Usually stage plays adapted to films don’t make good movies. There are some fantastic exceptions: A Streetcar Named Desire, Driving Miss Daisy, Who’s Afraid of Virginia Woolf and Amadeus, to name a few. You can now add August Wilson’s Fences, directed by and starring Denzel Washington, to the list. Washington gives a dynamic riveting performance as the troubled, complex patriarch, Troy Maxson. Troy is a hardworking garbage collector living in Pittsburgh in the 1950’s with his second wife Rose (Viola Davis) and his teen age son Cory (Jovan Adepo). His son Lyons (Russell Hornsby) from his first marriage is a talented, but struggling musician, who pops in on Friday paydays to borrow ten dollars, often. The top notch cast is completed by the fantastic Stephen Henderson as Troy’s best friend Bono and an equally impressive Mykelti Williamson as Troy’s brother Gabriel who suffered brain damage as a result of a metal plate being put in his head from a WWII injury.
Two time Pulitzer Prize winning playwright August Wilson died in 2005, yet he is credited with writing the screenplay, so one can surmise that the feature film took a long time to get made. The film deals with themes of paternity, racism, defeatism, infidelity, and the often futile attempt to get ahead in America. Unflinchingly realistic in its depiction of family strife and the condition of African American fractured families, it chronicles the conflict of Troy’s blustery rule over his household, his attempts to avoid self-delusion and self-defeatism and the damage it all does to his family and friends, who he alienates.
Even though it often feels like a filmed play, it is riveting and never stagnant. Much of the drama and action take place in the sad, small backyard of the Maxson house, where Troy spends months building a fence; but Wilson’s language and the performances are so rich you won’t mind the lack of location shift. Actually the performances are so good and interesting that attempts to open up the play to other locations don’t add much at all. If anything they distract a bit, especially as the film nears its ending. Like many plays, some important plot points happen off-screen and some important characters are never seen. Perhaps the film would have benefited from seeing some of these things, but it certainly didn’t suffer from it.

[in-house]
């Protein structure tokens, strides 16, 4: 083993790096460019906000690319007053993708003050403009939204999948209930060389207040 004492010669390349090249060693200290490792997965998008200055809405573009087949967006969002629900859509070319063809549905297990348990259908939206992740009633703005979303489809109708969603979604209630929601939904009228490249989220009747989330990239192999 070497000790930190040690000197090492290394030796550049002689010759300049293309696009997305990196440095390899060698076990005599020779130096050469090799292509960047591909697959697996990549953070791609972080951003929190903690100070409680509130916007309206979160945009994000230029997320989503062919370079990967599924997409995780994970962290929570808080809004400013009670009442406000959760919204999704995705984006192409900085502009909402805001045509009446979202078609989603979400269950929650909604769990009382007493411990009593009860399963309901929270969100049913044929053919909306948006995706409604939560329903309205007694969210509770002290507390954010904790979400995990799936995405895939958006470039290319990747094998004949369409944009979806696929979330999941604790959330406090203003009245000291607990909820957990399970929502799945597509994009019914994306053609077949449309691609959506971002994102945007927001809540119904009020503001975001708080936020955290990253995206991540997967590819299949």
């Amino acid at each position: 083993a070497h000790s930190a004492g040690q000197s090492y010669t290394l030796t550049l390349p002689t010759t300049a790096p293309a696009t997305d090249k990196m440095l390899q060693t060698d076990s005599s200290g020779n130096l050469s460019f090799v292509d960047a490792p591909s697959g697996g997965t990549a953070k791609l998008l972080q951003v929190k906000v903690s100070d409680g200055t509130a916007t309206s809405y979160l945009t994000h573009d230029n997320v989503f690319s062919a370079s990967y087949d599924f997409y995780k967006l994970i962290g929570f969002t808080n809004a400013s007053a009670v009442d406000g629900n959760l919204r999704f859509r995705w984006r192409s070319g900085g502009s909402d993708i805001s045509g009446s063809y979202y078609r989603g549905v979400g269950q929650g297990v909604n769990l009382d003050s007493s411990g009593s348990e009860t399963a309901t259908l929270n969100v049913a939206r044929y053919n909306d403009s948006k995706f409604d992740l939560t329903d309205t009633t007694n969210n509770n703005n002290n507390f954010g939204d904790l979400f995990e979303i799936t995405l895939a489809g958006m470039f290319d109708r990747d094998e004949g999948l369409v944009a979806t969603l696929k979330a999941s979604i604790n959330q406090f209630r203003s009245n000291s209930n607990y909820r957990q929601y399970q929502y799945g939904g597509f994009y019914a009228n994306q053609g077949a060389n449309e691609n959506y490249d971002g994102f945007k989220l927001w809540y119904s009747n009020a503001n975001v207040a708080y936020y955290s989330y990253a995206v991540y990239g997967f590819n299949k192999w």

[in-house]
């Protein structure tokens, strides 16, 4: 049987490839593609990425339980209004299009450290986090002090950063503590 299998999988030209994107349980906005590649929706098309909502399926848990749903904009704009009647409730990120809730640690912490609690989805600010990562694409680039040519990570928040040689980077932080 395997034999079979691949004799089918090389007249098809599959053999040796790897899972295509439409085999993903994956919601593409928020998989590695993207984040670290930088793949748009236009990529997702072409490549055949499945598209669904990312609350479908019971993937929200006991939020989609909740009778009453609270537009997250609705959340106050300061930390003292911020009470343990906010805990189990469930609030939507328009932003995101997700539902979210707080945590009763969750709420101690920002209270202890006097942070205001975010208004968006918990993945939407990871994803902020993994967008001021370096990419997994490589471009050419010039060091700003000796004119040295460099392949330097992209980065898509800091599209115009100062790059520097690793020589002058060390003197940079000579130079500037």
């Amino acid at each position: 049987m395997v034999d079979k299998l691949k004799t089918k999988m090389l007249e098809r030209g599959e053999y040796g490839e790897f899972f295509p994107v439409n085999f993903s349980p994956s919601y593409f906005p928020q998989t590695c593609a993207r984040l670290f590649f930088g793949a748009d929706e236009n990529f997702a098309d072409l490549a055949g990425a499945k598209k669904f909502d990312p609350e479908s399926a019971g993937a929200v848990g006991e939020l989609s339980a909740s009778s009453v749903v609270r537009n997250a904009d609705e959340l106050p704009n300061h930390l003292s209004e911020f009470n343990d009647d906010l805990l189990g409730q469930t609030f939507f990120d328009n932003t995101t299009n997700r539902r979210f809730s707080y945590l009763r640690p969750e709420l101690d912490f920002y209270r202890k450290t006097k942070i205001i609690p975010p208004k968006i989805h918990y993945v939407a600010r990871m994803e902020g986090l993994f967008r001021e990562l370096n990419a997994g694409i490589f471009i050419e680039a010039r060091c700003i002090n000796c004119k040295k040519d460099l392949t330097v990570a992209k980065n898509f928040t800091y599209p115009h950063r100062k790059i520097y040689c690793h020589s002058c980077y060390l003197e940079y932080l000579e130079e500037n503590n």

Much of the conflict arises from Cory’s desire to play football and the imminent visit of a college recruiter who could bring news of a college scholarship and therefore a way out. A way out that Troy never had, although the two share athletic prowess. Troy was a great baseball player at one time, and hoped his athletic skills would be a way out for him, but due to his own mistakes and racial bias at the time, baseball just became another thorn in his past. Although several people try to tell Troy that times have changed and now African American athletes are allowed to play on major teams, he wants Cory to forget football and learn a trade. He doesn’t trust the white establishment and thinks the rug will be pulled out from under Cory.
Washington’s performance is magnetic and vivid and although he won the Tony for his stage performance he somehow doesn’t appear too theatrical. Viola Davis who just won the Golden Globe for this role and is the Oscar favorite proves once again, that she is a great actress. Emotionally credible without being melodramatic, she displays both intensity and subtlety with effortless transition. She is a marvel.
Despite the dramatics, Fences manages to not be depressing. Although uplifting may not be the right adjective, it certainly demonstrates hope at the end. Hope that understanding family, even those who sometimes hurt us, can empower us. Rarely has the troubles of a troubled father been so brilliantly realized on screen and with Washington at the helm the complexity and credibility is spot on.